“Well, you must be Catholic,” I replied, to which he, smiling, answered in the affirmative.

“I’m Presbyterian, we don’t have to memorize Psalm 23,” I responded, rather pathetically, I can admit.

He, smiling, waved me through as I, in my shame, crossed over to the other side.

The very next time I crossed, not to be dissuaded, I planned on the same answer–though I still hadn’t memorized the 23rd Psalm.

“What do you do?” the border guard asked me. “I’m a Presbyterian minister,” I responded.

“Do you have any drugs, tobacco or alcohol with you?” he responded.

Oh, so you must be Presbyterian too…

This month our Not Church theme is the Days of Awe. It is a phrase that references the Jewish calendar, a ten day period beginning with Rosh Hashanah, and ending with Yom Kippur.

It is said that on Rosh Hashanah, the Jewish New Year, God writes each person’s fate for the coming year into the Book of Life, and on Yom Kippur those records are sealed. The time between, then, is a sort of ‘purgatory’ if you will in which one can, if necessary, attempt to change the outcome.

What is interesting is that the two days are not back to back, one right after the other.  They are separated by ten days, what are known as the Days of Awe. This ‘grace period’ in a sense, is a time of penitence, of repentance, of considering what one has done that is not exactly what might have been best, and what one might do, in the coming year, to change that.

The new year […]

By |2013-03-05T05:57:29-08:00September 11th, 2012|Talks|Comments Off on

the heart of the matter

In the summer of 2002 I worked as a hospital chaplain. It was not by choice, but a required internship as part of my seminary training and preparation to become a Presbyterian minister. In fact, I had put off the internship from the summer before, deciding instead to take an intensive Greek course. Greek. As in, ‘it’s all Greek to me.’ That’s how excited I was to do the chaplain thing.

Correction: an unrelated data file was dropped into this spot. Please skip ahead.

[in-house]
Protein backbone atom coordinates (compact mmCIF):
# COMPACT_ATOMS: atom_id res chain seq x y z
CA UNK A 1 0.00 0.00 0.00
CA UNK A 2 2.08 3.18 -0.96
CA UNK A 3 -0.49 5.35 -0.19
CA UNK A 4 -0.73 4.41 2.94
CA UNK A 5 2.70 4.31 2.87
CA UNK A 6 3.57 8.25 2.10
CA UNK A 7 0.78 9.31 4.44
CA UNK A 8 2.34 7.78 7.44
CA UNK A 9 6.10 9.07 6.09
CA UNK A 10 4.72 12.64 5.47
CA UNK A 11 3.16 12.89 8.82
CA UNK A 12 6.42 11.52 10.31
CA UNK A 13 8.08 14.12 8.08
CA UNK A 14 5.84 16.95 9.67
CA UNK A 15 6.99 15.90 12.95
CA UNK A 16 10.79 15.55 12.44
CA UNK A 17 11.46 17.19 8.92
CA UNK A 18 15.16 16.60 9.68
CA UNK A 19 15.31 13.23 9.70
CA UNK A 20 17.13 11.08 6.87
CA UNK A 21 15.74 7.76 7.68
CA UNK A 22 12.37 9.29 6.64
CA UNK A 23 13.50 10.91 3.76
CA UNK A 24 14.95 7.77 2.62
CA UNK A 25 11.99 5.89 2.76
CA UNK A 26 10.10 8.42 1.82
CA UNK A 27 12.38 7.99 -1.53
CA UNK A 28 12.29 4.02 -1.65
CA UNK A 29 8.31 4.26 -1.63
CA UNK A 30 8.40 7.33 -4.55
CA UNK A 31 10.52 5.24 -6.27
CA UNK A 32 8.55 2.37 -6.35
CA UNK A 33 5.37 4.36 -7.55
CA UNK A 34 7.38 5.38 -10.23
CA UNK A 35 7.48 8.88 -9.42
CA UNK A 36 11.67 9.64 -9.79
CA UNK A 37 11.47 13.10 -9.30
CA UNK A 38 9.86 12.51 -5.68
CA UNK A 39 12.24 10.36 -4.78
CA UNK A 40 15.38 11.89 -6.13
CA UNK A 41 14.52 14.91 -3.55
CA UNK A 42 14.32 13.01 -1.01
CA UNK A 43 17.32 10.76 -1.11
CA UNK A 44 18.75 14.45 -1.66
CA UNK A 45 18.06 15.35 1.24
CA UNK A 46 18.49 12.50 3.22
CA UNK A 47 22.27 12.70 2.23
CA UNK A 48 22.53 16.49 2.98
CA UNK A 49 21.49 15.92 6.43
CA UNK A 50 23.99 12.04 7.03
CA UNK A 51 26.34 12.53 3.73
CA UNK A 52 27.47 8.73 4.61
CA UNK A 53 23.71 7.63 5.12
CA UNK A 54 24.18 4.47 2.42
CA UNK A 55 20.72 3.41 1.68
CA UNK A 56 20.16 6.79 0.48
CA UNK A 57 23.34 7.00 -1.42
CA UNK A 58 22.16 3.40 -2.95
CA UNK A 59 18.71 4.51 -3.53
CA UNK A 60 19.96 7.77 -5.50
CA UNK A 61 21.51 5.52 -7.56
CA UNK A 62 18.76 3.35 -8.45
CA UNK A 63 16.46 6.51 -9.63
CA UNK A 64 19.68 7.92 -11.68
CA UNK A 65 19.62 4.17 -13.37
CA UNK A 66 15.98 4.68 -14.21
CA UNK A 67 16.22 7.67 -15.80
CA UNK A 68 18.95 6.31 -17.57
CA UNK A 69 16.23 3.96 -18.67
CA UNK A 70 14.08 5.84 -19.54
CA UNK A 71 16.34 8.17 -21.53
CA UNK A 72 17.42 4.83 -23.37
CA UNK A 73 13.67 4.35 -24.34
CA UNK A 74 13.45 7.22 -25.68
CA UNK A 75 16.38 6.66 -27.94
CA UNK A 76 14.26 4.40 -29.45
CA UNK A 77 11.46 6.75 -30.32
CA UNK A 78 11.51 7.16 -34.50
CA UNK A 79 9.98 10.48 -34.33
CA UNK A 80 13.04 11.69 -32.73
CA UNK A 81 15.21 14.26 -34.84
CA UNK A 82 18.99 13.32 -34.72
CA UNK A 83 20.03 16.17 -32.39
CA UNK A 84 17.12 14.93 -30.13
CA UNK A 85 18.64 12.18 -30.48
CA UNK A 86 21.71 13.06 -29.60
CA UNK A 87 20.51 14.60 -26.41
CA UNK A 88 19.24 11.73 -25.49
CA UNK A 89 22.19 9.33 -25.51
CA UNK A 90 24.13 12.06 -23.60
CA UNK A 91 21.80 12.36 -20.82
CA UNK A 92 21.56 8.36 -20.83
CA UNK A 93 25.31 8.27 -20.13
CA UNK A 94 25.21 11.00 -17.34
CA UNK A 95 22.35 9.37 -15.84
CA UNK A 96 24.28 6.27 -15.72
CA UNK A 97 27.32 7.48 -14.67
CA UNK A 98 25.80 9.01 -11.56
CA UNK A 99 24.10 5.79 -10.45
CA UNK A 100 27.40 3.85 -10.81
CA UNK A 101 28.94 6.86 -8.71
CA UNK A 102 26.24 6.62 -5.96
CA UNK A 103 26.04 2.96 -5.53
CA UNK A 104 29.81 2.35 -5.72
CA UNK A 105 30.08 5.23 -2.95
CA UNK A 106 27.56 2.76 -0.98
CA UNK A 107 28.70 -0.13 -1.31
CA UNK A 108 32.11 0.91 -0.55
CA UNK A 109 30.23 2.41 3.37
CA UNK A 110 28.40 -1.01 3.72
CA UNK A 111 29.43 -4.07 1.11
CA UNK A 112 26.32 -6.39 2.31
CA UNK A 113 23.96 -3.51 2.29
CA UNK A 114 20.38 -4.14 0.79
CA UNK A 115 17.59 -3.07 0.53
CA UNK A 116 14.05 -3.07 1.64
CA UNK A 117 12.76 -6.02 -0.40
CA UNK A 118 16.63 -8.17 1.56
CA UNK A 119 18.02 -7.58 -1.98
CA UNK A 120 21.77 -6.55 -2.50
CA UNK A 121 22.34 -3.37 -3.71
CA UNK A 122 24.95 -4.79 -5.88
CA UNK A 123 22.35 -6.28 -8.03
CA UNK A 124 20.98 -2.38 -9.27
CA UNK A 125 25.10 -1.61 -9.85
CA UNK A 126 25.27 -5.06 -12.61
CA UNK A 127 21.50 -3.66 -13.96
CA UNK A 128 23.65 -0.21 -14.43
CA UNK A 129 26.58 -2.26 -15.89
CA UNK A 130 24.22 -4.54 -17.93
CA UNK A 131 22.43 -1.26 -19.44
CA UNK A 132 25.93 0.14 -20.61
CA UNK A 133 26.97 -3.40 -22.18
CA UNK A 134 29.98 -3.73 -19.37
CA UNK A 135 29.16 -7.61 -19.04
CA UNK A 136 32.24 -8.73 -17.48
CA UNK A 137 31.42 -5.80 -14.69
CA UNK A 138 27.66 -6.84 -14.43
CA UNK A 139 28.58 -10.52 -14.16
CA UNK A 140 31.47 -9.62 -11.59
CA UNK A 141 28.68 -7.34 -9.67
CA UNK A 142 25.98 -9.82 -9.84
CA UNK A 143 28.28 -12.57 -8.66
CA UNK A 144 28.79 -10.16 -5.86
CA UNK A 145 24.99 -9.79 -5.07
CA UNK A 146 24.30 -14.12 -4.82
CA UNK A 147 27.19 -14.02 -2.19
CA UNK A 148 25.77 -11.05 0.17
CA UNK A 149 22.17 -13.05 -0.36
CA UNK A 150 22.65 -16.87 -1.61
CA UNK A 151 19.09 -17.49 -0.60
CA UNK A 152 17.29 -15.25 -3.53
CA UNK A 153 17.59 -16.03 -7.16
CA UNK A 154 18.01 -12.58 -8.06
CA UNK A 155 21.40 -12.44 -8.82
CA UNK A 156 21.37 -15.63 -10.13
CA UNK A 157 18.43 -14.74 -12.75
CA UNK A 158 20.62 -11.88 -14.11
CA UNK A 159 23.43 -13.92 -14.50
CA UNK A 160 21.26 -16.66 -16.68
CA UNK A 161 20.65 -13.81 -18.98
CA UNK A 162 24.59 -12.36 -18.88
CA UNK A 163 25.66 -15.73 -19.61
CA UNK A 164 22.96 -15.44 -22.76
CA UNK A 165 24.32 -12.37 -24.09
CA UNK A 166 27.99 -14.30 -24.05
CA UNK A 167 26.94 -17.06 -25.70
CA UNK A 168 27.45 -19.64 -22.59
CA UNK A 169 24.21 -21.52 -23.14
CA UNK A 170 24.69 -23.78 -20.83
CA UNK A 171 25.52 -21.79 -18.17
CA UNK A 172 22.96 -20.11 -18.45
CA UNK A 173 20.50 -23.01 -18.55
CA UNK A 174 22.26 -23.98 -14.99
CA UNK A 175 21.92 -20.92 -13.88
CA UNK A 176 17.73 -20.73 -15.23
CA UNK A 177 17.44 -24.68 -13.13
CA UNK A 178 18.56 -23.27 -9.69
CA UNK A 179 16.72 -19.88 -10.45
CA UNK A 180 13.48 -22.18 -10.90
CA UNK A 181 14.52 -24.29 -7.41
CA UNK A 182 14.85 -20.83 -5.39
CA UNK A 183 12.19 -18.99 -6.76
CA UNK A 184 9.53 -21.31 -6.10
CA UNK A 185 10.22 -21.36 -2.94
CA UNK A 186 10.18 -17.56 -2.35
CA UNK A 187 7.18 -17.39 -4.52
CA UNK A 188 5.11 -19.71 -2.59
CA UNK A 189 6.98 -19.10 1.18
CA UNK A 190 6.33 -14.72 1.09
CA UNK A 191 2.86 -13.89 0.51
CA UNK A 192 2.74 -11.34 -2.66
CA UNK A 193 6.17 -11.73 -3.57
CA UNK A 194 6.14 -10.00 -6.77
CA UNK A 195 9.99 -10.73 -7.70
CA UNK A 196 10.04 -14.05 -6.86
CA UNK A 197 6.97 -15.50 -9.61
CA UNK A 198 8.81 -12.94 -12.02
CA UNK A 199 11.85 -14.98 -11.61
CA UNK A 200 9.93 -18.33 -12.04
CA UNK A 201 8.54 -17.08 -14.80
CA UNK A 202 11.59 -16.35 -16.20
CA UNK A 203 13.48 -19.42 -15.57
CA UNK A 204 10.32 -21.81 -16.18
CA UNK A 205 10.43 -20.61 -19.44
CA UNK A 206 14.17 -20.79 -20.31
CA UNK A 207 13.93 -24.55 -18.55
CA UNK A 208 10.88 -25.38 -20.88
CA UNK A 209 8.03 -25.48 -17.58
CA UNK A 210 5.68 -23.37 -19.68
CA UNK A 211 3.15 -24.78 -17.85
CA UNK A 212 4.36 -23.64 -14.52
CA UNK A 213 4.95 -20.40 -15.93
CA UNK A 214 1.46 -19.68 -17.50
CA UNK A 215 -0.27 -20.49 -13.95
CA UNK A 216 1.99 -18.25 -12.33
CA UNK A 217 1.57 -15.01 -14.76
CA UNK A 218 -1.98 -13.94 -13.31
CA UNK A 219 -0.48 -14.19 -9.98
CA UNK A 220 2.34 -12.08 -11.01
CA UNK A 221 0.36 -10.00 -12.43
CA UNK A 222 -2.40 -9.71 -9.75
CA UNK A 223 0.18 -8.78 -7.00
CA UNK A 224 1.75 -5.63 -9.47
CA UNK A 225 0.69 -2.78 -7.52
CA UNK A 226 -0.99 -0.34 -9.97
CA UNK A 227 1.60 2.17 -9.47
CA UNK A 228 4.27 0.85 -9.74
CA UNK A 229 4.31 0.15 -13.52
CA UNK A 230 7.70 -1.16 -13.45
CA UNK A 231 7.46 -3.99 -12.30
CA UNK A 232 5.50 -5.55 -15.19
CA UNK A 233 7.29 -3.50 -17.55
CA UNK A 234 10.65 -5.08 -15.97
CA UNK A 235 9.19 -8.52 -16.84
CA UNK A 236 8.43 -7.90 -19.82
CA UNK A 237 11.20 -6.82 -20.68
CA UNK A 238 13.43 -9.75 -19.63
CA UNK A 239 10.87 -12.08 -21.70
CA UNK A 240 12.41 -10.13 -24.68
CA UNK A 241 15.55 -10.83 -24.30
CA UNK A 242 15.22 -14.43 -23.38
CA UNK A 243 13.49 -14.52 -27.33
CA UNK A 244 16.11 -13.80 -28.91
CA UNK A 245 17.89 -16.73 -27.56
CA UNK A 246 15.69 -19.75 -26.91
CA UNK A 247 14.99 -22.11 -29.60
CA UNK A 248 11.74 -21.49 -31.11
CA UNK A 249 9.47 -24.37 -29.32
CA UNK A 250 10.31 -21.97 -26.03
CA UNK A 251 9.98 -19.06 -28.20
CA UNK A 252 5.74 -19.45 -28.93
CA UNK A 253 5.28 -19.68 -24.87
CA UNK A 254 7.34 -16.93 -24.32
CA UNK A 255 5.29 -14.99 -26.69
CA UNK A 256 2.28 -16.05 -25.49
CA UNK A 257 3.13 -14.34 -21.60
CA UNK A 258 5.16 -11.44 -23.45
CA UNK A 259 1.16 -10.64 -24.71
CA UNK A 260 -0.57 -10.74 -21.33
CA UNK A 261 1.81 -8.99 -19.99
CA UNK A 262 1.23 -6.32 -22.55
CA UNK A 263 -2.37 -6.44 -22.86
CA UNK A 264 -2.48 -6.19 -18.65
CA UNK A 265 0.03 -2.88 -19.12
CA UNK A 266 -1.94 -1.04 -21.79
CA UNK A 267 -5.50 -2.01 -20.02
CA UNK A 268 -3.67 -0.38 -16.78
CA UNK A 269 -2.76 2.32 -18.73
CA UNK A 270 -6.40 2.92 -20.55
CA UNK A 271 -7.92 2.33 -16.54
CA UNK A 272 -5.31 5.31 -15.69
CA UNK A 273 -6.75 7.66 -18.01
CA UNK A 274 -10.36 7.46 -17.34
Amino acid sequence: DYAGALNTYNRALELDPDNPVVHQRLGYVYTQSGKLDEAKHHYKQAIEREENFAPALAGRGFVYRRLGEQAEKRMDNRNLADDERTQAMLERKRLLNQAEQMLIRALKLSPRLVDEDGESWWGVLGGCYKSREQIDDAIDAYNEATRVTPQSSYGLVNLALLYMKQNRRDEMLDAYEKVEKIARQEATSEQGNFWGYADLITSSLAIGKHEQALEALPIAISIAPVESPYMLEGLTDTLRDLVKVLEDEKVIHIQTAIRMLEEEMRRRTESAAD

It’s not that I don’t have compassion for sick people, and not that I have a fear of hospitals in general. It was the death part that terrified me. Not even the dying part, so much as the dead part. I had heard stories of chaplains having to go to the morgue, to be with the family as they confirmed that their loved one was, in fact, the deceased. It terrified me.

Okay, it was the dying part too. I had never, at that point in my life, been with anyone as they died. I had no idea what to do. How to act. What to say. I had a friend who’s father had died a few years prior, and I vividly remember being with the family in the hospital as they awaited the inevitable. Their pastor was not available for some reason, so a rookie, stand-in pastor came to the hospital to console the family. All I remembered was how incredibly awkward and how, well, how inadequate he seemed to the task.

It was the fear of being that guy that I brought with me to Mission Hospital in the summer of 2002. But what I hadn’t counted on was that it would be life, more than death, that would end up disturbing me to my very core.

The story I’m about to read you, of Jesus and the Syrophoenician woman, is a disturbing one–perhaps one of the most troubling stories told about Jesus in the Bible. It’s not typically a go-to story if you’re on PR for team Jesus.

Mark 7:24-30

From there Jesus set out and went away to the region of Tyre. He entered a house and did not want anyone to know he was there. Yet he could not escape notice, but a woman whose little daughter had an unclean spirit immediately heard about him, and she came and bowed down at his feet. Now the woman was a Gentile, of  Syrophenician origin. She begged him to cast the demon out of her daughter. He said to her, “Let the children be fed first, for it is not fair to take the children’s food and throw it to the dogs.”  But she answered him, “Sir, even the dogs under the table eat the children’s crumbs.” Then he said to her, “For saying that, you may go—the demon has left your daughter.” So she went home, found the child lying on the bed, and the demon gone.

I warned you–it’s kind of a random story, isn’t it? Sure, there’s the whole demon possession thing–that’s […]

By |2013-03-05T05:58:19-08:00February 12th, 2012|Talks|Comments Off on the heart of the matter